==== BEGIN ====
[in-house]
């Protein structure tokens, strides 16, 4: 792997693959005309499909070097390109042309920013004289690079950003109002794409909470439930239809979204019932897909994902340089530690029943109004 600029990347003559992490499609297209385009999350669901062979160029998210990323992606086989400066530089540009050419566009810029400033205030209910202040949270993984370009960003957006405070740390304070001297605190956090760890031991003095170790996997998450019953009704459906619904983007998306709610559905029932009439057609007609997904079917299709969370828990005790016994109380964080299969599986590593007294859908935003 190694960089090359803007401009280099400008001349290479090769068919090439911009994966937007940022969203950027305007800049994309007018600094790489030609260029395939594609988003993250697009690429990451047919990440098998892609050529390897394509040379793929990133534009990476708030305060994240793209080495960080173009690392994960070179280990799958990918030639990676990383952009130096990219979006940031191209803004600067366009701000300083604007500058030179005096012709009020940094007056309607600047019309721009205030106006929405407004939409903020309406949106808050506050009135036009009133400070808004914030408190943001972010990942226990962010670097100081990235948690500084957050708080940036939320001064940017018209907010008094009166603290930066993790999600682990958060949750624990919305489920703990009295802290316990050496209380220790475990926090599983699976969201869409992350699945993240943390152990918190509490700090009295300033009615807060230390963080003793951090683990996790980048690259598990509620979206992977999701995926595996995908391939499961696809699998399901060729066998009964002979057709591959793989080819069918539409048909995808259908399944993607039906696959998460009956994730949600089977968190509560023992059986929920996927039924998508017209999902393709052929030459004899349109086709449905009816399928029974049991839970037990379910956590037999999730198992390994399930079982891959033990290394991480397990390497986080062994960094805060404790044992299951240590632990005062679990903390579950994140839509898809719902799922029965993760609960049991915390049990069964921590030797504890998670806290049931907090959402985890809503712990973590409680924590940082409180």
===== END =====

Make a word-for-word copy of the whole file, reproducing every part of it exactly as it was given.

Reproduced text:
[in-house]
């Protein structure tokens, strides 16, 4: 792997693959005309499909070097390109042309920013004289690079950003109002794409909470439930239809979204019932897909994902340089530690029943109004 600029990347003559992490499609297209385009999350669901062979160029998210990323992606086989400066530089540009050419566009810029400033205030209910202040949270993984370009960003957006405070740390304070001297605190956090760890031991003095170790996997998450019953009704459906619904983007998306709610559905029932009439057609007609997904079917299709969370828990005790016994109380964080299969599986590593007294859908935003 190694960089090359803007401009280099400008001349290479090769068919090439911009994966937007940022969203950027305007800049994309007018600094790489030609260029395939594609988003993250697009690429990451047919990440098998892609050529390897394509040379793929990133534009990476708030305060994240793209080495960080173009690392994960070179280990799958990918030639990676990383952009130096990219979006940031191209803004600067366009701000300083604007500058030179005096012709009020940094007056309607600047019309721009205030106006929405407004939409903020309406949106808050506050009135036009009133400070808004914030408190943001972010990942226990962010670097100081990235948690500084957050708080940036939320001064940017018209907010008094009166603290930066993790999600682990958060949750624990919305489920703990009295802290316990050496209380220790475990926090599983699976969201869409992350699945993240943390152990918190509490700090009295300033009615807060230390963080003793951090683990996790980048690259598990509620979206992977999701995926595996995908391939499961696809699998399901060729066998009964002979057709591959793989080819069918539409048909995808259908399944993607039906696959998460009956994730949600089977968190509560023992059986929920996927039924998508017209999902393709052929030459004899349109086709449905009816399928029974049991839970037990379910956590037999999730198992390994399930079982891959033990290394991480397990390497986080062994960094805060404790044992299951240590632990005062679990903390579950994140839509898809719902799922029965993760609960049991915390049990069964921590030797504890998670806290049931907090959402985890809503712990973590409680924590940082409180």